I was raised in a family for whom food was very important. We are all adventurous eaters – for example, I started eating sushi when I was three, and the first sushi restaurant opened in Pittsburgh. There are almost no foods my husband and I don’t like, so it was important to us that our children be willing to eat everything.
My sister had children before me, and when she would visit, she would bring bags of homemade frozen baby food for her kids. One night at dinner when she was struggling to feed her son, my dad tasted her food and said, “Yuck! That’s so bland! No wonder he won’t eat it!” My sister was offended, but it made an impression on me. When our first son was born, I did a lot of research into breastfeeding, and all the authorities said to wait until six months to introduce solid food. When he was six months old, he didn’t seem big enough to eat food. He was nursing great, so I left it alone.
When he was eight months old, I ordered a plate of German wursts at a restaurant. I noticed that as he sat on my lap, he was intently watching as my food went from plate to fork to mouth. He kept smiling and waving his little fists, so I speared a chunk of bratwurst and let him lick it. He loved it! It was so funny to see this tiny baby avidly licking and gnawing on the German sausage. I finally had to pry it away from him because I was concerned that it might make him sick, but he didn’t end up having any problems digesting it. He really was just getting some of the flavor, not any chunks.
At this age, solids are for fun – nutrition still comes from breastmilk.
From then on, anything we ate was fair game for him. He expected to try everything we ate, and we let him. At first it was just tiny dabs to taste it, but when we saw he could move the food from the front of his tongue to the back and then swallow it, we began letting him really eat. We didn’t buy an expensive food mill – we just used our forks to mash a bit of our food and fed it to him that way. For meats, we would cut a large chunk and spear it with a fork and let him suck a bit of the juices (meat doesn’t really mash and you need molars to chew it.)
We rarely used any prepared baby foods – we did let him eat dry Cheerios on occasion as a way to keep him busy, but most of his nutrition still came from nursing. We did buy some baby food fruits in the winter when good fruit is hard to come by, and harder to mash. He continued to try all of our foods, and when he turned one, I stopped nursing him – not because I wanted to, but because I was three months pregnant and was not able to keep nursing him. I took advantage of the 12-month-old’s natural busy-ness to wean him so gently that he didn’t even notice (I was very sad about it, though.) At this point, we just fed him what we were eating, mashed or chopped up.
We did the same thing with our next two children, though they nursed for two and 1.5 years respectively. What was interesting to me was that our third child didn’t get teeth until she was almost 12 months, and she also was not interested in food until that time, too.
I think that is a neat way that nature works – the urge to eat comes when the body is ready for it.
Number four is only three months old, but we will do the same with him. My dad and husband already want to give him bits of ice cream, but I won’t let them because his gut is still developing the perfect flora that breastfeeding creates, and I don’t want to disturb that since the gut flora have so much to do with immunity.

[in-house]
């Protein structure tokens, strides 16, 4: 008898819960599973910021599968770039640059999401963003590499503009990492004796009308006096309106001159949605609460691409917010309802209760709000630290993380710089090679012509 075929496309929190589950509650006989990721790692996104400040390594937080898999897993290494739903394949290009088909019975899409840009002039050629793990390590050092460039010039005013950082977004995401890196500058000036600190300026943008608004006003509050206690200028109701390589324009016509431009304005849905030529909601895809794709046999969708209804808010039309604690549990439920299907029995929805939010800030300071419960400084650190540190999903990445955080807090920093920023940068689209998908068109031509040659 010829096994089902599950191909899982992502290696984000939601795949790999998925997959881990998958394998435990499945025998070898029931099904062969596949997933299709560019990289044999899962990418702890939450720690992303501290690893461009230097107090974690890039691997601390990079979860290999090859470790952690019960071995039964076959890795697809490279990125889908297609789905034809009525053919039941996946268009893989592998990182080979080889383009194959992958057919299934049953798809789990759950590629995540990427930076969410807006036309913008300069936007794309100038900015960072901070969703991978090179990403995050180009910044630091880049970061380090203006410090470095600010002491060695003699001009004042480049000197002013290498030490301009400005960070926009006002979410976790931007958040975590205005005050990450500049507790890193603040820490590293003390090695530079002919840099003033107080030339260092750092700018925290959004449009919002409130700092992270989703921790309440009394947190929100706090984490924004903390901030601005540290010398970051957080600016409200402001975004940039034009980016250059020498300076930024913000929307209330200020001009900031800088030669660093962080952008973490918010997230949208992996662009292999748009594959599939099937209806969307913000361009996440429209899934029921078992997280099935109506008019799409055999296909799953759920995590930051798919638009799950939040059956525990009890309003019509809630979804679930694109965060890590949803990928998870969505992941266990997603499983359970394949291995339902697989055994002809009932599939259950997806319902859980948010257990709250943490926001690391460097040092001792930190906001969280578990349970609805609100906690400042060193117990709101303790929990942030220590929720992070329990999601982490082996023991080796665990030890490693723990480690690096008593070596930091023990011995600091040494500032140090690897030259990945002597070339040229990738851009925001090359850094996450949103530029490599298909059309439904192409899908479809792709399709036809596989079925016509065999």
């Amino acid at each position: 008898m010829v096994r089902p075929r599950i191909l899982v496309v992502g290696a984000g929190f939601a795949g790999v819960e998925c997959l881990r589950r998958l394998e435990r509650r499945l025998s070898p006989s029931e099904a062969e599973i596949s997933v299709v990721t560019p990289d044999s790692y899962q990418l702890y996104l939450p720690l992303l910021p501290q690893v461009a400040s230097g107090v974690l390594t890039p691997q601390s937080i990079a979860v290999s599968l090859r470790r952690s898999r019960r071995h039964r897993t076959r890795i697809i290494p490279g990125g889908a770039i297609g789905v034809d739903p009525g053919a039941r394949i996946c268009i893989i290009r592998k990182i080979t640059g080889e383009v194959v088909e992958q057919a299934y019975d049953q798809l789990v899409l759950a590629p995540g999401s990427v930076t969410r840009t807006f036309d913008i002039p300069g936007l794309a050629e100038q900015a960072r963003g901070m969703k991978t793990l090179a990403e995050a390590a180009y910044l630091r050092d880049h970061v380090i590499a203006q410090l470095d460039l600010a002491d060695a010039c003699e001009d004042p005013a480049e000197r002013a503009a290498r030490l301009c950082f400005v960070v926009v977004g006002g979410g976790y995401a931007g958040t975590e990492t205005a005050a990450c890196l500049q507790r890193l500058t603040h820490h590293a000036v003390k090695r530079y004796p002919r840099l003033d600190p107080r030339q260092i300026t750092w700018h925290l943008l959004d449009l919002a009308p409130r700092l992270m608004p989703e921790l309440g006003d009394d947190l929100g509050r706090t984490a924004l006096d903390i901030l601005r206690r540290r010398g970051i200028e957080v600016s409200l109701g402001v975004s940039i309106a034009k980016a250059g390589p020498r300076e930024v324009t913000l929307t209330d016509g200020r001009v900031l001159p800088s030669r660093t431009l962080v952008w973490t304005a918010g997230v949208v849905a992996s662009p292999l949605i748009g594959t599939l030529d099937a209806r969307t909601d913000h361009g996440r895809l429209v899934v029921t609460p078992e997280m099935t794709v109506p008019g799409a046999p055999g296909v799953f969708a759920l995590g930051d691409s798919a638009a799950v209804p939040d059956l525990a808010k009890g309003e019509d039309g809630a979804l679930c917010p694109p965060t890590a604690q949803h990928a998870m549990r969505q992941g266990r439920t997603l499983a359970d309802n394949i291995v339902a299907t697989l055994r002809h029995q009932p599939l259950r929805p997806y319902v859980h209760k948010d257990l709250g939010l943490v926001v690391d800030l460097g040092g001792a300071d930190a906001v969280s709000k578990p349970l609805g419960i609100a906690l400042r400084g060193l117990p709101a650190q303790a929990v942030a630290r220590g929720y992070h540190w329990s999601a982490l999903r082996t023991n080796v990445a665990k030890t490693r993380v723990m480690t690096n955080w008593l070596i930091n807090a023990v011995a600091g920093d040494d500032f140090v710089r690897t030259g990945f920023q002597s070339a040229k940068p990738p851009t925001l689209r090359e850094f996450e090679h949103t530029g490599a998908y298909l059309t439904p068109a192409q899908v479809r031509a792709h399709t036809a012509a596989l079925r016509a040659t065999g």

The benefits of baby-led solids have been huge. I think the most important benefit has been that they like a variety of foods, and they do not have any bad feelings around food. We never had to force them to “finish their peas” as babies, because if they didn’t like something, we could just finish it because it was our food in the first place! No expensive jars or time preparing it went to waste. It was more of a game to them – “what new flavor will this be?” – and not a quest to get them through every mashed vegetable in the baby food aisle. To this day, our kids eat some foods that shock any unfamiliar adults: sushi, salad, fish, the strong Greek olives, and especially vegetables – our kids actually eat their vegetables first and literally fight over green beans! We take them out to eat often because we enjoy eating foreign cuisines that are harder to make at home, like Chinese, Japanese, and Indian. We have a rule that you have to try something before you can say that you don’t like it, but if you don’t, you don’t have to eat it at that meal. When it is served again, you have to try it again (and their opinion often changes!)
The way we approach food has also made our lives as parents easier, which is important for a family with four kids and two working parents. We make one meal – not one for the parents and one for the kids. When we eat something new or weird, they don’t make “yucky” comments – they want to try it. My husband’s recent experiment with a Giada De Laurentiis recipe (mozzarella, rosemary and raspberry jam panini) was well-received by the kids, if not the adults. Now, our kids aren’t saints – they do like “Old McDonalds” and our daughter will almost always order chicken fingers and french fries at a restaurant – but they also eat anything else they are served. We value politeness and good manners, and their openness to new foods will serve them well as adults in this multicultural world.
Lillian and her husband Adam own Happy Baby Company, Pittsburgh’s natural baby store, carrying cloth diapers, wooden and organic toys and baby carriers. They offer free cloth diaper orientations on Saturdays and have a playroom for your kids while you shop. Read their blog and visit them on Facebook for the latest news, giveaways and coupons!
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